5 Tips to Raise a Healthy Eater



I get it.

You're tired.

The last thing you need is a complicated recipe to sneak vegetables into your child's favourite food only to have them refuse it and ask for a snack 20 minutes later.

Or maybe you're just wondering, "how can I get my child to eat? anything. at all."


It might help to know that almost every toddler goes through a "picky" phase. Somewhere around 12 months-2 years, your toddler may start testing your patience around mealtimes. They are going through so many changes developmentally and simultaneously testing the limits of their autonomy.


As long as your child is growing appropriately and their doctor is not concerned about growth and development, you can rest assured knowing that this is all very normal. Being a "healthy eater" has less to do with what your child is eating and more with how they feel about food and mealtimes and what of these they will carry with them into adulthood.


How you react to picky eating can have an impact on your child's future relationship with food and mealtimes.

Here are some strategies to focus on to help your toddler develop healthy food habits:


1. Keep mealtimes positive and family focused

A calm, stress-free environment for meals offers your child an atmosphere to feel comfortable exploring food.

Mealtimes should be free of distractions (TV, computers, phones, tablets). This can be a very difficult habit to break, especially if your child already associates the TV with mealtimes and will only eat with their favourite show playing. The first step to solving this is to turn it off and start a new mealtime routine.

Sit down as a family for as many mealtimes as possible. Talk to each other. Even if it's just you and your toddler at the table chatting about 'what cows say'. Avoid heated adult discussions or arguments at the dinner table.


2. Be a role model

Sit with your child during meals, avoid distractions, enjoy a variety of foods, and avoid talking negatively about foods. You can't expect your child to display these behaviours if you aren't modeling them.


3. Toddlers thrive on routine and consistency

Build a routine around mealtimes, offer three meals and 2-3 snacks. Try to stick to this routine and avoid letting your child graze on snacks throughout the day. Offering consistent snacks helps to reduce grazing because there is trust in knowing food is coming soon.


Always serve meals and snacks to toddlers while seated, moving around while eating is not only distracting it also increases the risk of choking.


Sometimes toddlers choose not to eat an entire meal or snack and that's okay. If your toddler refuses the food that is offered there is no need to prepare a different meal to try and appease them. Avoid this kind of short-order cooking as it can increase food refusal.


4. Trust your child to eat the amount their body needs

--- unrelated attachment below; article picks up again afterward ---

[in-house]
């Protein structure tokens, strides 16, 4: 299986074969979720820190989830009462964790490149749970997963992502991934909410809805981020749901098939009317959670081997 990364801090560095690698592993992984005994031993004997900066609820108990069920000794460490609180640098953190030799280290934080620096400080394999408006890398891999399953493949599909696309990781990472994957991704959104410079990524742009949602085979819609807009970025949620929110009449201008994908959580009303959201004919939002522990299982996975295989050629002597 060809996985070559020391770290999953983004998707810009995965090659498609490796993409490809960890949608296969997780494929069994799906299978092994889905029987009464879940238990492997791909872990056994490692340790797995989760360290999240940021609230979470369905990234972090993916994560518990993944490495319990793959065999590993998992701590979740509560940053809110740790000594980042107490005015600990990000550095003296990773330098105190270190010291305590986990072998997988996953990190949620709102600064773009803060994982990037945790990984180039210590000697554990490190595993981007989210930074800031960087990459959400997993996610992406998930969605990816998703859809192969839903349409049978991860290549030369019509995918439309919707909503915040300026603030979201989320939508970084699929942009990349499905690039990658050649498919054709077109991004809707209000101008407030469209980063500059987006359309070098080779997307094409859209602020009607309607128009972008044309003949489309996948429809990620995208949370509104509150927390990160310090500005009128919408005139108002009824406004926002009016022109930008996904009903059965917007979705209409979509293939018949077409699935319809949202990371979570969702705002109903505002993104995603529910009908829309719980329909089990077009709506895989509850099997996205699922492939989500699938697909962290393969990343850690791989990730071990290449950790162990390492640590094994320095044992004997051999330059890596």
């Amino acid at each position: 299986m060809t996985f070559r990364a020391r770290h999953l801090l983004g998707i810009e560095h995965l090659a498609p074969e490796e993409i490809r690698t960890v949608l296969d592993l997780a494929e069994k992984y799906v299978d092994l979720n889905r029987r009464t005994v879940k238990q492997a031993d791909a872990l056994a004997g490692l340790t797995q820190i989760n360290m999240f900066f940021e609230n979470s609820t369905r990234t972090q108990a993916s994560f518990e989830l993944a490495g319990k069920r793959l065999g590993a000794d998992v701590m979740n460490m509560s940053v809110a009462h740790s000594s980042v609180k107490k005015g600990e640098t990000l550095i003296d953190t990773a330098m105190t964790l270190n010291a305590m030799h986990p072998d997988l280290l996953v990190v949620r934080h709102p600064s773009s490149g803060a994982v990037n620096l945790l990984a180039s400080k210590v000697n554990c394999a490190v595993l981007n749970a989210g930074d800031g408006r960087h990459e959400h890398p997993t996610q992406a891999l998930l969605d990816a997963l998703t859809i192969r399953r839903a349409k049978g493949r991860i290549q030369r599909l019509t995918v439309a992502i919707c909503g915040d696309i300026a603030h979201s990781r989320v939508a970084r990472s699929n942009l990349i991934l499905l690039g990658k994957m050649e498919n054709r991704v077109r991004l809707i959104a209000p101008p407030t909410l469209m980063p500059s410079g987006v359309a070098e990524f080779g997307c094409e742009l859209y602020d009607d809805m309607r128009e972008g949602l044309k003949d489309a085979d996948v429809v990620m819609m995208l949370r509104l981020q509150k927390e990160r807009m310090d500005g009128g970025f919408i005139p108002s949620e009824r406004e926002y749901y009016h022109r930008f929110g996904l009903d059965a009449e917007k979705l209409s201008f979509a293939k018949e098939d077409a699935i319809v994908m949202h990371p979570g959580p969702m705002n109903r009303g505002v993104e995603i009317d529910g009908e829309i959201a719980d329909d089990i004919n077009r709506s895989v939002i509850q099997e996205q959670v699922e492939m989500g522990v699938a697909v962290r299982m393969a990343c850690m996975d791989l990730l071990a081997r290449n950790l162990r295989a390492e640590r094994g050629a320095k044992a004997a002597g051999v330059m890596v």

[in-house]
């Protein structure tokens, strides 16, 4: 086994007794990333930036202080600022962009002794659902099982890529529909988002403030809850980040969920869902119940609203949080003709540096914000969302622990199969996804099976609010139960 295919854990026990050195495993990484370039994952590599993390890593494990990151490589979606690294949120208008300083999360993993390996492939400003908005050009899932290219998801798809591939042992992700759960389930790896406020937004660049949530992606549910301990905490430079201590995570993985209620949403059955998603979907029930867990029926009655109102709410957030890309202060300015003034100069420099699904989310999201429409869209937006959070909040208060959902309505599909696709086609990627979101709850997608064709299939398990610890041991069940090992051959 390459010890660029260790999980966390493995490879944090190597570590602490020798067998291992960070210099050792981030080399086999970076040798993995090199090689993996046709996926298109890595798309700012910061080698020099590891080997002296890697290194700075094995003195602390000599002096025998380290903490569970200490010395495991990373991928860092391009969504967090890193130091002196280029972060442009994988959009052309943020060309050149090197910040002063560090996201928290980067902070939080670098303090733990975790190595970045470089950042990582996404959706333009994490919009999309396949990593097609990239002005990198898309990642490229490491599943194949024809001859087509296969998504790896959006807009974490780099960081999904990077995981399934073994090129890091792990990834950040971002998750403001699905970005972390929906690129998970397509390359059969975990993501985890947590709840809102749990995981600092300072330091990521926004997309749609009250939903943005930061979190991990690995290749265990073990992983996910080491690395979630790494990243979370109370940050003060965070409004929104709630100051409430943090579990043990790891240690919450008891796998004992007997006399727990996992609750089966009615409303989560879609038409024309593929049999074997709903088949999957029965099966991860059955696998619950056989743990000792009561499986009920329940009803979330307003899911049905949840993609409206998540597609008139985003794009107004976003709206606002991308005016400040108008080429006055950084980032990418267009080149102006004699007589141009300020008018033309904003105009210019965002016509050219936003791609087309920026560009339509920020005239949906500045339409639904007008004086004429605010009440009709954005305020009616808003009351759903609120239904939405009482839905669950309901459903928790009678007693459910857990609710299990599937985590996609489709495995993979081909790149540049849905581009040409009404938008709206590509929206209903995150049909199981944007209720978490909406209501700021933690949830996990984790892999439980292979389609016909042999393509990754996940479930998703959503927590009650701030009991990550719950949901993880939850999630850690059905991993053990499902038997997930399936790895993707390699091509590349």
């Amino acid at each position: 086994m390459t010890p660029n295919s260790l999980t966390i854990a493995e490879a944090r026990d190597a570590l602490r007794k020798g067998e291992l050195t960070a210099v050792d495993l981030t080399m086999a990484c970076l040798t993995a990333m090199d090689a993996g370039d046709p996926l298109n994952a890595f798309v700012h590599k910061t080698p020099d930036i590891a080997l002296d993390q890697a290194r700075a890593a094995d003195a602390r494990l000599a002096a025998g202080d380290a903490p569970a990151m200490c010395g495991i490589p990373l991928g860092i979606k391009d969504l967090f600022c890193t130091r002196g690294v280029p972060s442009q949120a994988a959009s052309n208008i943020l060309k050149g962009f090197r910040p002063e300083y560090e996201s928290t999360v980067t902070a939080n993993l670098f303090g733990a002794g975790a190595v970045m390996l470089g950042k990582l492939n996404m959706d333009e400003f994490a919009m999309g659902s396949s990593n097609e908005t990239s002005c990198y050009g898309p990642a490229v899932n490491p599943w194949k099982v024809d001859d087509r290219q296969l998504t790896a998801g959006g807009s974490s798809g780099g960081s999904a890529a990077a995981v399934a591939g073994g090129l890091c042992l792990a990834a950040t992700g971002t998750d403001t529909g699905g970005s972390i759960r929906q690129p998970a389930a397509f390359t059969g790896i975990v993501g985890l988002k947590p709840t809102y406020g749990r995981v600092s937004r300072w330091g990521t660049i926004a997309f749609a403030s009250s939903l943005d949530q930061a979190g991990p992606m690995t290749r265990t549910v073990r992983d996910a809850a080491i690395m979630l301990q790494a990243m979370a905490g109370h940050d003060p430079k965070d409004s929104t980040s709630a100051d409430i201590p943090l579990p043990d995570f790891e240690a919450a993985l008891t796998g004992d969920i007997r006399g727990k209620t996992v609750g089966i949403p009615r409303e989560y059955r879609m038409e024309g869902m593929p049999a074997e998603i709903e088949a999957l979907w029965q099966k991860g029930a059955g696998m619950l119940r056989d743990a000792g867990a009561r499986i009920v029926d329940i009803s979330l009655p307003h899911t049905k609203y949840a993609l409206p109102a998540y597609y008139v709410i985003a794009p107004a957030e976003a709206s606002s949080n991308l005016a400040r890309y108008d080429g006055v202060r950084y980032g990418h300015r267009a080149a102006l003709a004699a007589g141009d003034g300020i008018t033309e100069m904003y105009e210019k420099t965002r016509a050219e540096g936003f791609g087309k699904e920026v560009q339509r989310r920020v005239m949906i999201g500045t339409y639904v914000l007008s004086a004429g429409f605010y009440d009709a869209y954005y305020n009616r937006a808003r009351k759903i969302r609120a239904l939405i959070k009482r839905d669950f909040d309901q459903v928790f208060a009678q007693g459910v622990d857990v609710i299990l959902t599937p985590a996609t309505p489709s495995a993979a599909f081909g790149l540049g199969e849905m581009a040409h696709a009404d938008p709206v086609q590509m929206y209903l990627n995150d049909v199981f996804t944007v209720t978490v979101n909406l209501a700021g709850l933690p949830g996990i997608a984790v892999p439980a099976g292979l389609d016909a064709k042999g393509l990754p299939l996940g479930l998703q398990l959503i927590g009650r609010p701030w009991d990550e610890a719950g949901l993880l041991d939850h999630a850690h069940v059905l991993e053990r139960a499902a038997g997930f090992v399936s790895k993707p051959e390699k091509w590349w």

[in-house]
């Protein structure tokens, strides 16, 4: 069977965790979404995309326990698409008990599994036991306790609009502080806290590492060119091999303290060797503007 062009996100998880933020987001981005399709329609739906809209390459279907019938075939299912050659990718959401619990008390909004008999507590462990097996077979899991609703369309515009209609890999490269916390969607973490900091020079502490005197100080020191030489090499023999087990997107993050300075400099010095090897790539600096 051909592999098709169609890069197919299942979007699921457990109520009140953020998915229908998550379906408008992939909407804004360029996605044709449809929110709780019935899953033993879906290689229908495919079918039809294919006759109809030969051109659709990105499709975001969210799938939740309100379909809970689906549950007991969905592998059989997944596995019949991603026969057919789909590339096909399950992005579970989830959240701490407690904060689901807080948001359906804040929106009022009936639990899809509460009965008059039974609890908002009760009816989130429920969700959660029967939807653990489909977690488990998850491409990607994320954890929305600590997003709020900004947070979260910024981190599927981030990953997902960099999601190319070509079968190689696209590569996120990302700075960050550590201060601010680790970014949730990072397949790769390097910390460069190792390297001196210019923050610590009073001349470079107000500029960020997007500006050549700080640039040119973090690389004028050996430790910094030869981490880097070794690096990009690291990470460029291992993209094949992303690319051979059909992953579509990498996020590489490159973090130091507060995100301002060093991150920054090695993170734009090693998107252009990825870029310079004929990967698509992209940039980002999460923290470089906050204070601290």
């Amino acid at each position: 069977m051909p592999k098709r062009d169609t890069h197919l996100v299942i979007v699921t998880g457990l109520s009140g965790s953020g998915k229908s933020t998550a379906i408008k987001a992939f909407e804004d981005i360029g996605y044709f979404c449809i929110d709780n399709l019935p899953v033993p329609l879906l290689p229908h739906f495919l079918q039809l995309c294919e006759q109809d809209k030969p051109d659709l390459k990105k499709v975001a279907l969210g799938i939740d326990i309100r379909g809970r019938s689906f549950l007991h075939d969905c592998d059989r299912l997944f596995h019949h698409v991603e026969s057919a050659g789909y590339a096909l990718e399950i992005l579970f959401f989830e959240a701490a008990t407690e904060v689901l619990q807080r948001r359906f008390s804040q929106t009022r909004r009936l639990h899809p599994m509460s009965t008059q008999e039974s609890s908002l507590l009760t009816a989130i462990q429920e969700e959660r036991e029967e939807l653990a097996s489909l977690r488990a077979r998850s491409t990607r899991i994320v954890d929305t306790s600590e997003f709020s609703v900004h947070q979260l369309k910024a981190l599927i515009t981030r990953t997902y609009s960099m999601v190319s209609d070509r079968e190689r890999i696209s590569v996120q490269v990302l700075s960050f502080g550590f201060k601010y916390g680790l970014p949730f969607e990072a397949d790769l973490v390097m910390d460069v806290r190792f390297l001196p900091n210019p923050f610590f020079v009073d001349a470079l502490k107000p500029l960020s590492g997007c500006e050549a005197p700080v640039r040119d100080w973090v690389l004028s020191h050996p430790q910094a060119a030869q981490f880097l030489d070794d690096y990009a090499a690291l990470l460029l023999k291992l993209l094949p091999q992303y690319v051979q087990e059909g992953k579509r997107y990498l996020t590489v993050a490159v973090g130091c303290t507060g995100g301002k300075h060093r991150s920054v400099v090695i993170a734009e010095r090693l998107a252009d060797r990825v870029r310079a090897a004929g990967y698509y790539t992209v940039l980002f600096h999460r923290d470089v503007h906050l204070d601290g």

Your job as the parent is to provide healthy and tasty meals and a positive mealtime environment. Your child's role is to choose how much of and if they want to eat the food you have served. This is the basis of the Division of Responsibility, a model developed by Ellen Satter, a registered dietitian and child feeding expert. It is the model many dietitians continue to use to guide parents in setting up a positive feeding relationship with their child.

Your child knows how much food their body needs. Toddlers are naturally intuitive eaters unless parents intervene.

Avoid using the 3 P's at mealtimes

Pressure - "try it, just one bite"

Praise (for the amount of food eaten) - "good girl! you ate all your broccoli"

Punishment - "you didn't clean your plate, no dessert for you!"


Remember, it is not your role to decide how much and if food is eaten


5. Be patient and embrace the mess

New foods can be scary for a toddler. Especially if the food is not something they have been exposed to consistently. Serve at least one familiar food with meals to reduce the pressure. Be patient and keep offering new foods in a variety of ways.


Toddlers love to explore food with touch. Teaching children not to play with their food takes away from important sensory exploration. Sometimes playing with new food (or putting it in their mouth) will lead to them eating it, sometimes it won't. Exploring the food through touch will help to increase their comfort level with new textures and sensations.


To deal with the mess:

  • put a table cloth under their chair for easy cleanup

  • have a fun clean up routine after meals such as water play

  • get a dog (just kidding. kind of)

Please remember, you are doing your best. Raising a toddler is hard work!

And don't worry, you haven't scarred your child into only eating goldfish crackers for the rest of his life. There is still plenty of time to nourish your child's healthy relationship with food.



The nutrition information contained in this resource is for informational purposes only. The content is not intended to be a substitute for professional medical advice, diagnosis, or treatment. Always seek the advice of a physician, registered dietitian, or other qualified healthcare provider with respect to any questions you my have regarding the nutritional requirements based upon a medical condition. Reliance upon any content provided in this resource is solely at your own risk. Speak with you health provider if you suspect your child may have a condition or delay that would prevent them from eating safely.

Pediatric Registered Dietitian

Baby & Toddler Nutrition

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